Naturally (I guess) the media spotlight has fallen on those who 'rode' outside the Apaches, but this particular journo (and pilot) has even more respect for the aircrew who were involved in this magnificent op - planning it, and having to use their aircraft in an unfamiliar role.

I guess that using Apaches gave the enemy rather less warning than a Chinook thudding in would have done.
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Old 30th Jan 2007, 09:22
  #128 (permalink)  
 
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Aren't medals won by people doing things out of the ordinary?

Well done 656, keep up the good work!
mutleyfour is offline  
Old 30th Jan 2007, 09:22
  #129 (permalink)  
 
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owe ver chute - for the record, here is my original post because you obviously didn't read it.
Now I challenge you to find anything in there disrespectful to the people on operations, or their actions.
Shame on me? Last time I checked, this wasn't a church and PPRuNe wasn't a religion. Everyone, and that includes GPMG and ABIW or whoever, is entitled to their opinion. If that opinion is flaming me, I reserve the right to reply. So so try not to get so sanctimonious.
All of us are profoundly awed of the action that took place. All of us regret that a life was lost. And if you disagree with what we have said to each other then for that I apologise, but such is the evolving nature of sequentially recording bulletin boards. But if anyone ever got truly slagged off, I think it could only be the government, waltish accusations notwithstanding, and for which I make a public retraction and apology to GPMG.
ChristopherRobin is offline  
Old 30th Jan 2007, 15:49
  #130 (permalink)  
 
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So it's official then - despite Blair's buttock-clenched promise late last year that commanders could have anything else they wanted for Afghanistan, no-one high up seems to think that more helicopters are needed:

http://www.bizbuzzmedia.com/blogs/fl...1/30/6436.aspx

Surely 20 helos in theatre is not enough to provide the support that should be available? Or am I wrong?
sprucemoose is offline  
Old 1st Feb 2007, 13:43
  #131 (permalink)  
 
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I have received numerous PMs regarding my comments, thank you - so much better than venting your spleen in public.
Just to make sure that it is publicly acknowledged, the individual personal courage of those crews/personnel that day that made those tactical decisions at that specific moment in time of the battle was never in question. Brave indeed.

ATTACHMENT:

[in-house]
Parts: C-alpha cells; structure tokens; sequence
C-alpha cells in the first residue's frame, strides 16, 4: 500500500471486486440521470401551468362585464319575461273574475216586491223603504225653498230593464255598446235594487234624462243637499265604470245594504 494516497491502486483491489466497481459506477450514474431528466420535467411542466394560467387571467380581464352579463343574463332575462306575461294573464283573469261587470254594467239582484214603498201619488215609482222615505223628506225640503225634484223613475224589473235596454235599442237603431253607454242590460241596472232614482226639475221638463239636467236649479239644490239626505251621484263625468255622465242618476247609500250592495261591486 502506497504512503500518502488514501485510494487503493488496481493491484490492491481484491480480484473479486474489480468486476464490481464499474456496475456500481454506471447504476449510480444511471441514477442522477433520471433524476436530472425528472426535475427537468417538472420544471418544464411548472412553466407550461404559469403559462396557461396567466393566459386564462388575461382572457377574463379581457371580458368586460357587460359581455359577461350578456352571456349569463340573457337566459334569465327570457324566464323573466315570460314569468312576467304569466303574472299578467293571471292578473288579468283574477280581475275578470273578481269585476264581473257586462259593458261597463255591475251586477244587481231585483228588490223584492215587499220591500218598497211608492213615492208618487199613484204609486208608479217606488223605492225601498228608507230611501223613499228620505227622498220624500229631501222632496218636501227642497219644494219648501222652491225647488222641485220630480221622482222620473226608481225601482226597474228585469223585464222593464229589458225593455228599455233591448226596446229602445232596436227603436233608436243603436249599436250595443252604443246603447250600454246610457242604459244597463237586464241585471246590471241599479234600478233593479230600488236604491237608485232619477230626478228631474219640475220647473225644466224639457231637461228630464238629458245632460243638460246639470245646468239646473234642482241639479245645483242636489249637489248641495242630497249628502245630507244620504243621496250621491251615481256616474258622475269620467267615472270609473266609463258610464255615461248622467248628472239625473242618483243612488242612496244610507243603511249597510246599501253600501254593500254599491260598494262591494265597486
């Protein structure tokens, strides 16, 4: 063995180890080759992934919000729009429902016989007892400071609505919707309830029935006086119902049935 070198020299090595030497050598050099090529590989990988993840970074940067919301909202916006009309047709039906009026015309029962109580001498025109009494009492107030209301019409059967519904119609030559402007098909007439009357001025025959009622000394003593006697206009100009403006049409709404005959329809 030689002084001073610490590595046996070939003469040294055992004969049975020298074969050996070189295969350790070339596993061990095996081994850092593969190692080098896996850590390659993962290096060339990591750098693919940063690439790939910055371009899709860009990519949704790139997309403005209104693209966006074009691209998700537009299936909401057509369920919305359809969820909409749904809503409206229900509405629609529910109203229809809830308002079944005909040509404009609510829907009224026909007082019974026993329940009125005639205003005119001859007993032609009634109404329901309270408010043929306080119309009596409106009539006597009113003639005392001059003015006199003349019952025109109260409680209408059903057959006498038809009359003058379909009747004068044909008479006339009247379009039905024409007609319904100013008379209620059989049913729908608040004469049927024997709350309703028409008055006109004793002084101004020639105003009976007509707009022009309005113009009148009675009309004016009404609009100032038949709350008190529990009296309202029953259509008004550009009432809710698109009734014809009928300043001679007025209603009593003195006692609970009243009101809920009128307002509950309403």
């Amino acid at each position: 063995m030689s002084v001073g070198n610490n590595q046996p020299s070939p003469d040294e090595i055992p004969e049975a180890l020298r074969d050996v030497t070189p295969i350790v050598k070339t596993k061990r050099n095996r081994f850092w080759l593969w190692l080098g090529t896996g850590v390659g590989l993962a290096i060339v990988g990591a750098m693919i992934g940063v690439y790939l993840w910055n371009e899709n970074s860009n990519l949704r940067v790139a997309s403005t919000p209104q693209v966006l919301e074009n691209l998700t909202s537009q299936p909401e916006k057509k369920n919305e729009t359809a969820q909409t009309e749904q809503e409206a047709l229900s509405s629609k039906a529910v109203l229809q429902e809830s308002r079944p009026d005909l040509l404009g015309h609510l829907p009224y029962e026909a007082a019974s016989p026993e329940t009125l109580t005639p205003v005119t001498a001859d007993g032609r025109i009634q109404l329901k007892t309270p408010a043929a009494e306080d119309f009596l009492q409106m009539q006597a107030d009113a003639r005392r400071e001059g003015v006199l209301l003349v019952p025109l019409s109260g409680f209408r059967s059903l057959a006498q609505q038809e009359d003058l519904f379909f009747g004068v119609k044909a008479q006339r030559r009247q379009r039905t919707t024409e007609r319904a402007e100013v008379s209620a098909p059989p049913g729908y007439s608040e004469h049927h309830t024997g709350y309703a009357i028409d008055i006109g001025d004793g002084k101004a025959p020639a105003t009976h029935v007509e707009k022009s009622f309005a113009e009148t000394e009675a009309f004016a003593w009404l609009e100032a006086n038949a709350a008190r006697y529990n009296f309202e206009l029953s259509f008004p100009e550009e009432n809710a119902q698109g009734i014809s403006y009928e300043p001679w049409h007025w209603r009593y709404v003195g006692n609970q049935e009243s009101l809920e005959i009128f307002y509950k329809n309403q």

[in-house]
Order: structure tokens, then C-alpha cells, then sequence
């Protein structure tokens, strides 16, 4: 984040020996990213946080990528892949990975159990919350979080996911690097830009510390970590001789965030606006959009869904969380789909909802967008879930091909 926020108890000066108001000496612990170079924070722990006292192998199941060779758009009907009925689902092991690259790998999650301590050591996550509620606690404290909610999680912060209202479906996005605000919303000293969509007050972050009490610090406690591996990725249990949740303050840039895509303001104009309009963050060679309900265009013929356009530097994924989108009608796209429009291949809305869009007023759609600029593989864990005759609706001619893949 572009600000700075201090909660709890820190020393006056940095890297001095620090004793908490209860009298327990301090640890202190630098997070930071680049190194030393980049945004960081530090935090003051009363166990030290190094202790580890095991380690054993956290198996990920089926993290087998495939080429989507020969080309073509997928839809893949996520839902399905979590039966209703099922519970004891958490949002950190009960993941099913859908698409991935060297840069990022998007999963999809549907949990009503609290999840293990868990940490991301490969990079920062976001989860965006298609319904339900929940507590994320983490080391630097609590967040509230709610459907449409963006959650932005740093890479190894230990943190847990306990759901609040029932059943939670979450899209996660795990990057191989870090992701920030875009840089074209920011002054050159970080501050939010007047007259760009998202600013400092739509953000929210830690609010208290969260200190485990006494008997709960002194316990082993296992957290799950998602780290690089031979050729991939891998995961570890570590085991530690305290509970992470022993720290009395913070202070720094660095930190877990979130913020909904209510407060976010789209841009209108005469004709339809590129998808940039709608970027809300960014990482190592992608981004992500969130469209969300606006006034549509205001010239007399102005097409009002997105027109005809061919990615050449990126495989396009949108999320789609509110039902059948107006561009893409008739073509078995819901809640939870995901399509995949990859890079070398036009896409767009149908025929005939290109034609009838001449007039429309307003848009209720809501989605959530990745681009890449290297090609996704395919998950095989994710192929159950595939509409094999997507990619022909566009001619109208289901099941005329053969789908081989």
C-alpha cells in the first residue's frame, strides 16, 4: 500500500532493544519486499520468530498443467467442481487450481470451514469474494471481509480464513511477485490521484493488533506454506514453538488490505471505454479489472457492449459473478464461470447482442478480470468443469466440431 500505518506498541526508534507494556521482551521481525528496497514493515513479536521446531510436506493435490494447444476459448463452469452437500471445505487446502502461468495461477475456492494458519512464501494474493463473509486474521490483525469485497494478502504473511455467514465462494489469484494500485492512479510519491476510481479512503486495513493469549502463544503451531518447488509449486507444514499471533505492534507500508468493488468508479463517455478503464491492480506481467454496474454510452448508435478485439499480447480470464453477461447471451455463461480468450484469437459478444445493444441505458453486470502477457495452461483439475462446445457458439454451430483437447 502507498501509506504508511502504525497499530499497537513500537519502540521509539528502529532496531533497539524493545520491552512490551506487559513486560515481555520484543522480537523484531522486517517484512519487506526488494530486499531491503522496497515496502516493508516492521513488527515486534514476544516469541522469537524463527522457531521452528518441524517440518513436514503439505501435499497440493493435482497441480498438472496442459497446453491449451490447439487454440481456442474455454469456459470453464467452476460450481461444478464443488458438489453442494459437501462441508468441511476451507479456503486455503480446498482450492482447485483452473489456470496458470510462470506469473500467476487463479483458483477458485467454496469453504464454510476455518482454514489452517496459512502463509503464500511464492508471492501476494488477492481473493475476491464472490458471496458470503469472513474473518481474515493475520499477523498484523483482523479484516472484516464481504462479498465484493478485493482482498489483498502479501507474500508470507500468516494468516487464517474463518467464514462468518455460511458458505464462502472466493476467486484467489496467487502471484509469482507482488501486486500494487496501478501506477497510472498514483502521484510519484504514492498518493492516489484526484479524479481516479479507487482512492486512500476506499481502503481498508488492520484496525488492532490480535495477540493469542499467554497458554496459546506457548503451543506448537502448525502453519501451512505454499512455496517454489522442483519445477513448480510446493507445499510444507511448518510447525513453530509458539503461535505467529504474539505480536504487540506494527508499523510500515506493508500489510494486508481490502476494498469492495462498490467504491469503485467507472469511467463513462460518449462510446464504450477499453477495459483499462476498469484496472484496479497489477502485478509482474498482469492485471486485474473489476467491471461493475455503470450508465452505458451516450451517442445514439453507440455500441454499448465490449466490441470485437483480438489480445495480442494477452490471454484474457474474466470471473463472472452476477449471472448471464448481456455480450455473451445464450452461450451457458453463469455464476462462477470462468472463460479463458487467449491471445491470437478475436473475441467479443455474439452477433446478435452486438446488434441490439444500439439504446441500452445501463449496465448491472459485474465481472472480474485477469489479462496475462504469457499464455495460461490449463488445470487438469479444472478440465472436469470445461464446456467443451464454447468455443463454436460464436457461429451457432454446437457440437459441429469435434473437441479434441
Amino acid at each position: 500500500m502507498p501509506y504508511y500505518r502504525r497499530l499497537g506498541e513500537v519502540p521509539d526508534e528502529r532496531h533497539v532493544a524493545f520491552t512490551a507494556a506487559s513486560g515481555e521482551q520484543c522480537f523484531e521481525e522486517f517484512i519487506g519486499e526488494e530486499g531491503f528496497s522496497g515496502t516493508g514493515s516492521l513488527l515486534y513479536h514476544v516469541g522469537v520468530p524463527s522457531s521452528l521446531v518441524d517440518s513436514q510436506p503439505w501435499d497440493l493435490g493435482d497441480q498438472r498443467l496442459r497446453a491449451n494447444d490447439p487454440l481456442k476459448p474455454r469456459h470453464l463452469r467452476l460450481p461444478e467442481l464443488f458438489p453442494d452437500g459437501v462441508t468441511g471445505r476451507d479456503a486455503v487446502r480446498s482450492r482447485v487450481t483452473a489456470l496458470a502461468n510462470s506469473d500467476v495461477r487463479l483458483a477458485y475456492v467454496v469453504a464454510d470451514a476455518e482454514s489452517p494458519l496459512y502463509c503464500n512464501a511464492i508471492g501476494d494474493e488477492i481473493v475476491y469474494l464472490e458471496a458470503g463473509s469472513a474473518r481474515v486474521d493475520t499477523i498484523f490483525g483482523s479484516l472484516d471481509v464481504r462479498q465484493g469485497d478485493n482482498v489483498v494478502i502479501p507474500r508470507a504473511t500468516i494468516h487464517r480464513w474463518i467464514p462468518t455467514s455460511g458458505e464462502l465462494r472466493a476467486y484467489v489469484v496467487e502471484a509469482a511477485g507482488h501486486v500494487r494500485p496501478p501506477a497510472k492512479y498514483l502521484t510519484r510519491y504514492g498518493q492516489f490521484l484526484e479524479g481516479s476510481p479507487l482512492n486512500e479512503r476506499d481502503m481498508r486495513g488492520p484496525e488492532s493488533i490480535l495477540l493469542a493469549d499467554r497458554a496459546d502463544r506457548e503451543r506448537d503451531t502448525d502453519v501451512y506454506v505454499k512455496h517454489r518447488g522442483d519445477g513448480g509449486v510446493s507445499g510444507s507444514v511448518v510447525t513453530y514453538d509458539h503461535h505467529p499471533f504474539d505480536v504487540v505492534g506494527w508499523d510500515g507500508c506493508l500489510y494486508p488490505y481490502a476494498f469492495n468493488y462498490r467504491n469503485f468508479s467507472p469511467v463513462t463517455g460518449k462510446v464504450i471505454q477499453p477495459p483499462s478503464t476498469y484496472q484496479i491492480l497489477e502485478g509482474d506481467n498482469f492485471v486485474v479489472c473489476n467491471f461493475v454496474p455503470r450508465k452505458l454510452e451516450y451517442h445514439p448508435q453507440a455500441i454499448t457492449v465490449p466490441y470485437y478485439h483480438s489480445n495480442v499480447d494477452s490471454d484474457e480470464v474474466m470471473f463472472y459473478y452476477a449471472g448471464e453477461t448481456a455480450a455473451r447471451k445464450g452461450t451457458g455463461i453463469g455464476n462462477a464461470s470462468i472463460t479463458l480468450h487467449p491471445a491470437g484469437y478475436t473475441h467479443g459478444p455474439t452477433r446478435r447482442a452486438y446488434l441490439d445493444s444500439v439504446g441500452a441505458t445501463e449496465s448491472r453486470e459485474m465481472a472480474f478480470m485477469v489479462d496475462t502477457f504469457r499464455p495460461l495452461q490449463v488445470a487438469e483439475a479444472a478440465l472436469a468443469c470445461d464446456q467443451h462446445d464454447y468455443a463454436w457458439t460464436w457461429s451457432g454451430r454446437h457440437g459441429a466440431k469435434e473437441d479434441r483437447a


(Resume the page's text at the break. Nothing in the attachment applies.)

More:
However, I believe that there may be some mixed messages with many believing that the CH 47/'twin engined Tq monster' was not suitable for the job.

I can readily accept this point of view (having no love for either the 'Freaks' or the 'Old Queen of the skies', but those in the know or those that aren't who just Google CSAR-X, will see that the US obviously believe that the 'happy hooker' (as they refer to their CH-47s) is more than suited in their opinion as they have just procured 141 of them for this role after a quite exhaustive tendering process looking at a number of platforms.

If availible (and there lies the question), an Apache/CH 47 mix would have been a pretty potent rescue package that has seemed to have worked so far in theatre for some of the other recovery style missions.

Last edited by MaroonMan4; 1st Feb 2007 at 13:54.
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Old 1st Feb 2007, 15:34
  #132 (permalink)  
 
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Quite correct MM4 but that doesn't account for those Ad Hoc moments when a little bit of Harry Black will suffice to keep everything together.

Sometimes you just have to make do with the tools you have available at that time, and that is what us Britains are famous for, and I know that doesn't or shouldn't excuse anybody, its just simple fact.

Last edited by mutleyfour; 1st Feb 2007 at 15:35. Reason: I am great at spelling but sadly rubbish at typing!
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Old 1st Feb 2007, 15:55
  #133 (permalink)  
 
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Mutley,

Totally 100% agree - lets just learn from this episode so that Harry Black becomes the exception rather than the norm and that when the commanders on the ground go to that well worn staff puke college phrase of 'tool box' to get some 'tools' that there is something for them to use besides bodge tape.